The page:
The Bribery Act: Guidance on "Adequate Procedures"
Jessica Stephens-Brown

The Bribery Act 2010, which comes into force on 1 July 2011, contains offences of active bribery (offering, promising or giving a bribe), passive bribery (requesting, agreeing to receive or accepting a bribe) and bribing a foreign public official.  In addition, section 7 of the Act creates a new corporate offence of failure to prevent bribery.

A relevant commercial organisation(“A”) will be guilty of a section 7 offence if a person associated with A bribes another person with the intention of obtaining or retaining business for A, or an advantage in the conduct of A’s business.  An“associated person” is one who performs services for or on behalf of A, for example, A’s employee, agent or subsidiary. 

The section 7 offence attracts strict liability, but A has a complete defence if it can show (on the balance of probabilities) that it had in place “adequate procedures” designed to prevent bribery. On 30 March 2011, the Secretary of State published its guidance about such adequate procedures.  Prosecutors must take the guidance into account when considering whether an organisation’s procedures are “adequate”[1], although the issue will ultimately be one for the courts to decide.
The guidance, which is expanded by 11 case studies, is based on the following six principles:
  • proportionate procedures;
  • top-level commitment
  • risk assessment;
  • due diligence;
  • communication (including training); and
  • monitoring and review.
The clarification and examples provided by the guidance on the issue on hospitality will surely be welcomed by businesses.  Hospitality will only be caught by the Act if it is employed as a bribe, for example, if it is intended to induce improper performance.  Reasonable and proportionate hospitality is not prohibited and events such as taking clients to a sporting event to cement good relations are unlikely to be caught by the Act.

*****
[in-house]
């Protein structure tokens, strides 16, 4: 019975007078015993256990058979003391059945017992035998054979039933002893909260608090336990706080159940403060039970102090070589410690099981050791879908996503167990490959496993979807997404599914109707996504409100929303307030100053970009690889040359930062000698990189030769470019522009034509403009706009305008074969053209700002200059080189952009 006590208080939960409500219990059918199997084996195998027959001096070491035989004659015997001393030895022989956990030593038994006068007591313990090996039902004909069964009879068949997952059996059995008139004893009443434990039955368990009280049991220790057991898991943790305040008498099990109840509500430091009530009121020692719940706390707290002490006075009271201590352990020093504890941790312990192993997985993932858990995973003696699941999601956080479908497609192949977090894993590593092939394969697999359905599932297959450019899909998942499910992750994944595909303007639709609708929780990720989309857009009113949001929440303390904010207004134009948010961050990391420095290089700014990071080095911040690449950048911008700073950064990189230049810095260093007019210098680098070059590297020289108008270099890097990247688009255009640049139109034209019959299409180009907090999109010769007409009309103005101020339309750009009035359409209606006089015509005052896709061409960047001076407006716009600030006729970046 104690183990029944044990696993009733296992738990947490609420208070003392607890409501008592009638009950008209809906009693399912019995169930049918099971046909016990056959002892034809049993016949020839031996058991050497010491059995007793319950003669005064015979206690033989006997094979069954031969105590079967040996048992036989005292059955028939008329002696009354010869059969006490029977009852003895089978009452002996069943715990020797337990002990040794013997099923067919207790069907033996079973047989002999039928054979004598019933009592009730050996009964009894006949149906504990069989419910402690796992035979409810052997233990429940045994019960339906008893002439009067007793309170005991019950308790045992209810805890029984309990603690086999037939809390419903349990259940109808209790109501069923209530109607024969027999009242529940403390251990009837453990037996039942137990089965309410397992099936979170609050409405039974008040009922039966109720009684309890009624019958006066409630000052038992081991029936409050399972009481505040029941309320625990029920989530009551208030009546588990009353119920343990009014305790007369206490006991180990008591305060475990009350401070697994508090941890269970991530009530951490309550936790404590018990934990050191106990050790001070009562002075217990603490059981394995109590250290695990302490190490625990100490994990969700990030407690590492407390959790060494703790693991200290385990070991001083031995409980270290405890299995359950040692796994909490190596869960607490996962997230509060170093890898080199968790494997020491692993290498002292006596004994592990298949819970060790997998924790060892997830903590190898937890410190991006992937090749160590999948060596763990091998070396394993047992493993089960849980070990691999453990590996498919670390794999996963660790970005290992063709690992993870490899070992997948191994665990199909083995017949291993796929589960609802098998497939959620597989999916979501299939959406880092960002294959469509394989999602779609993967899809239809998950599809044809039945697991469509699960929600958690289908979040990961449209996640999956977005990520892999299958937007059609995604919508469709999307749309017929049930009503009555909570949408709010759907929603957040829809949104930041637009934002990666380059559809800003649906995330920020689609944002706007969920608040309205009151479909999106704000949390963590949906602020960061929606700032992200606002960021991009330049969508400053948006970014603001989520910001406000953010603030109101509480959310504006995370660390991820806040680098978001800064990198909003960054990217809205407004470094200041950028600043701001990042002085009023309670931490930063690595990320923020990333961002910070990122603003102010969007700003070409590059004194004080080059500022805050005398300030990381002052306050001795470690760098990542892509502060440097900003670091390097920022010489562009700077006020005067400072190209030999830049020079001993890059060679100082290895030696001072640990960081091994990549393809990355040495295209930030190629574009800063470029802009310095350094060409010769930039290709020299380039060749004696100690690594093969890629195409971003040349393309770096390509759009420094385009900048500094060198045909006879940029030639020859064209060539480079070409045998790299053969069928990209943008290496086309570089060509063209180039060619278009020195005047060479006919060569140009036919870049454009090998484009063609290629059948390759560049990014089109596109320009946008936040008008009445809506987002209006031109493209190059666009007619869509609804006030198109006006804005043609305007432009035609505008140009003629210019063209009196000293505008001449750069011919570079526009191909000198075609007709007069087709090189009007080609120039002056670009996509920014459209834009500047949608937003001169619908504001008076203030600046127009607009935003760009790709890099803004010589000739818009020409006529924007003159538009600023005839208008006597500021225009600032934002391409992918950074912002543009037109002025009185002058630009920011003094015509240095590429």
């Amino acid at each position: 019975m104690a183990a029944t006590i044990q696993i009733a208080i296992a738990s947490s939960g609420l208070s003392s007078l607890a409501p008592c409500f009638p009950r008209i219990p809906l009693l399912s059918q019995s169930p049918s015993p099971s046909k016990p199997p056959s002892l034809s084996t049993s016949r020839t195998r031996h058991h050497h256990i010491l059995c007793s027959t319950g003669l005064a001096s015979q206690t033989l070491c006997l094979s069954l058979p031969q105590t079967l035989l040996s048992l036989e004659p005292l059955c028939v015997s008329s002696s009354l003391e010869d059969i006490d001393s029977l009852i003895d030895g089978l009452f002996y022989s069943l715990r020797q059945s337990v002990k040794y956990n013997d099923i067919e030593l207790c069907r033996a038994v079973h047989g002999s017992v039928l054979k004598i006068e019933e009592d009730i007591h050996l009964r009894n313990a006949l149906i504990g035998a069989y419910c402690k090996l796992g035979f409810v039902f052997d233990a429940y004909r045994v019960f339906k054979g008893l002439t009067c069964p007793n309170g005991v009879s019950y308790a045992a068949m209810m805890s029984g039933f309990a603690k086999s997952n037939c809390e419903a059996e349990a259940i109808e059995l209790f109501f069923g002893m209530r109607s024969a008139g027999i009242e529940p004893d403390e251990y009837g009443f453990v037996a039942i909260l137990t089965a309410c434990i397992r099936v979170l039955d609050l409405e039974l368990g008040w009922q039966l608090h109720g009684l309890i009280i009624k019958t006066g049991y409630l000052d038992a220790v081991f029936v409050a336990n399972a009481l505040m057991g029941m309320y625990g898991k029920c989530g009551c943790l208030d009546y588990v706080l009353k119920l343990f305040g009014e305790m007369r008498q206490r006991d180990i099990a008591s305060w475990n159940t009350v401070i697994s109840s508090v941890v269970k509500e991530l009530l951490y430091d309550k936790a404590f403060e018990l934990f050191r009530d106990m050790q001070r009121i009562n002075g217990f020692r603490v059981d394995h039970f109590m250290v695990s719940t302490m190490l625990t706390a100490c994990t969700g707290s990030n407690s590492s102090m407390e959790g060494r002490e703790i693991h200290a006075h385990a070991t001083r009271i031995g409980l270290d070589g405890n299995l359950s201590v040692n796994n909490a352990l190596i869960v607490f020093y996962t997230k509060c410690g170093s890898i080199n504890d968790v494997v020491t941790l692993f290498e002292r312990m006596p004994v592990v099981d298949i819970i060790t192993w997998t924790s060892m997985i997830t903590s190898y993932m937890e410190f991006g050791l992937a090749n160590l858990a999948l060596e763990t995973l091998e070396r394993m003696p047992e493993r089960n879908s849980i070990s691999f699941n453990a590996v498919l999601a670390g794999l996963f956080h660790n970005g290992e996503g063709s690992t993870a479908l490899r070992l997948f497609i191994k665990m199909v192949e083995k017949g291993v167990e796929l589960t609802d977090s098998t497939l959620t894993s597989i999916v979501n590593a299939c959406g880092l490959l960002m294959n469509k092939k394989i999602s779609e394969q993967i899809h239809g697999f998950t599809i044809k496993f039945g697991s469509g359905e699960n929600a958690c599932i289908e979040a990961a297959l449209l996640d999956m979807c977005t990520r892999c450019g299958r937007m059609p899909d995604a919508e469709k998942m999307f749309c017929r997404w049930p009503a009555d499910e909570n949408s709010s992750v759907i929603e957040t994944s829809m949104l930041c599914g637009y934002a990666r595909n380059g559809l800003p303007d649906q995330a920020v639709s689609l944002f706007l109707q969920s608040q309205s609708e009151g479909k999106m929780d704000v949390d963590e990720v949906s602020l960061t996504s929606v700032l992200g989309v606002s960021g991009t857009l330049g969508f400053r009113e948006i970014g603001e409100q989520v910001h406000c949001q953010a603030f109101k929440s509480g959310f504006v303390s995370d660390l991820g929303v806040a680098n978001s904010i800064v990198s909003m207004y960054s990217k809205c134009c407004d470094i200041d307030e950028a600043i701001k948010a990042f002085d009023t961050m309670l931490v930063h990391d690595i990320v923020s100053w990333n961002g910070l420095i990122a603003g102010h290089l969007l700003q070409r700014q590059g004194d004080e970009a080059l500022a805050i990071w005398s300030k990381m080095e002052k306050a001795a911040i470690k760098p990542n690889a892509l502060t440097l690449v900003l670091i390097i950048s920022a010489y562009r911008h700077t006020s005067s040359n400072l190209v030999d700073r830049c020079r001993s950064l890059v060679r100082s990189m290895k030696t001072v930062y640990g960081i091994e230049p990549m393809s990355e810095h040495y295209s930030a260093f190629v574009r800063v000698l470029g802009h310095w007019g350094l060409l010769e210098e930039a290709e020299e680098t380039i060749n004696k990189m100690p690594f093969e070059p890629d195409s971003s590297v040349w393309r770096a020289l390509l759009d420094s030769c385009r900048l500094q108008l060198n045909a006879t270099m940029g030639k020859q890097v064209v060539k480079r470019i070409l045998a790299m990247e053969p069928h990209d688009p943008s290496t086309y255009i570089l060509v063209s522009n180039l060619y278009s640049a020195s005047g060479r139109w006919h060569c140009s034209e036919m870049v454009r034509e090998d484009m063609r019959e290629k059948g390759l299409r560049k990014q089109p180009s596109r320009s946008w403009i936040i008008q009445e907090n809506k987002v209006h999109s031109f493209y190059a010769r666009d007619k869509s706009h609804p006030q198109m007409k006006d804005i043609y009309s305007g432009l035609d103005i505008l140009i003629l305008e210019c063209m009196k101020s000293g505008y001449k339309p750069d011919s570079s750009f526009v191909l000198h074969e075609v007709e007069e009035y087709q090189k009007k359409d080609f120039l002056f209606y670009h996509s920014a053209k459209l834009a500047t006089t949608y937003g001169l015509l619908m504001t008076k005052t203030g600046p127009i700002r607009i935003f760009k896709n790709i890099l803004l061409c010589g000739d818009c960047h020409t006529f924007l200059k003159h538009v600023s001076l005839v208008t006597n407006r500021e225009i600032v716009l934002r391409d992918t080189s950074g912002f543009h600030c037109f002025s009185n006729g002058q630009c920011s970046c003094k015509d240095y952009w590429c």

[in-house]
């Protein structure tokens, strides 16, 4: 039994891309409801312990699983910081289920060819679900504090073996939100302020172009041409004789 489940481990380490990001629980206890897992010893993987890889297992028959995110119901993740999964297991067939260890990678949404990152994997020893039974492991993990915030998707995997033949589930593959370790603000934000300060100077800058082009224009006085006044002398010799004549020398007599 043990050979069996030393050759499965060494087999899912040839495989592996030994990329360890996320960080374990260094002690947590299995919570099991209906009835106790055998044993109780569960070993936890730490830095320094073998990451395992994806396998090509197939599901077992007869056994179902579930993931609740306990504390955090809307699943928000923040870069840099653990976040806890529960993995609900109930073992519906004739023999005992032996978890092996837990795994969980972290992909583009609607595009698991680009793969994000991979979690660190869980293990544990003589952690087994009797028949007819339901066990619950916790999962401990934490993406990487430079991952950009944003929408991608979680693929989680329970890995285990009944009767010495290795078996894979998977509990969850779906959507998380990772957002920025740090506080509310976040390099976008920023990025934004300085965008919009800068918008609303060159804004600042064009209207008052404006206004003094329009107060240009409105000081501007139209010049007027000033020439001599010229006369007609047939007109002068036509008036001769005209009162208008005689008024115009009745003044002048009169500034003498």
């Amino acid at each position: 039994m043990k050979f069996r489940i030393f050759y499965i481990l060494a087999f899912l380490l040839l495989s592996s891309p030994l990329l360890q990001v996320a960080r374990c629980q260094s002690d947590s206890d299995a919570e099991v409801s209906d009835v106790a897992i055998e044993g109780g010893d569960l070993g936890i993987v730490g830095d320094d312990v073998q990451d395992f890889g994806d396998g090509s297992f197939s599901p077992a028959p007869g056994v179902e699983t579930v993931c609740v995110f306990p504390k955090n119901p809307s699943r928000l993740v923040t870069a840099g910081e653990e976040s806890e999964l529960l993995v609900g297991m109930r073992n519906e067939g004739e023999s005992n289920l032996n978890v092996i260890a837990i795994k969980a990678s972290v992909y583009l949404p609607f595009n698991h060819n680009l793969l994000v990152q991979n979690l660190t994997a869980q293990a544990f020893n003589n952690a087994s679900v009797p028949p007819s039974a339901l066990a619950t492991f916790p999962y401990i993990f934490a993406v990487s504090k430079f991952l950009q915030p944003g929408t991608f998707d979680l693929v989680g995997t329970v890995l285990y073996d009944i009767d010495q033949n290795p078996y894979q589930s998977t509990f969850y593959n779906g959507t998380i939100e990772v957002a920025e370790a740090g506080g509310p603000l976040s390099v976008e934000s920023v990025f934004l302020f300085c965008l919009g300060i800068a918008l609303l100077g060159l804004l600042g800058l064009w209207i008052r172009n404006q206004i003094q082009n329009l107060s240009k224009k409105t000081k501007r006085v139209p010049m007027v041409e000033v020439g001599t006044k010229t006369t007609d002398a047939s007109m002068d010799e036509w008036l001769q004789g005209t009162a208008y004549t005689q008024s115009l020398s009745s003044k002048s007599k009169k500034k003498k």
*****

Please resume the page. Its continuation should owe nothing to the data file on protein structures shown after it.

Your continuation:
The UK courts will have jurisdiction over a section 7 offence, even if the act of bribery is committed overseas, provided that A is incorporated or formed in the UK or carries on a business or part of a business in the UK.  Ultimately, the courts will decide whether an organisation carries on part of a business in the UK but the guidance suggests that having securities listed in the UK or a UK subsidiary will not, of itself, be sufficient. 

While the guidance provides useful clarification, the Act itself is broadly drafted, has a wide geographical reach, and several important issues remain to be decided by the courts.  However, as adequate procedures form the basis of the only defence against the strict liability section 7 offence, organisations will be keen to review their anti-bribery procedures to ensure they are adequate before the Act comes into force on 1 July 2011.

The Secretary of State’s guidance can be found in full here:

[1]See page 11 of the Joint Prosecution Guidance of the Director of the SFO and the Director of Public Prosecutions


Practice Area
Practice Areas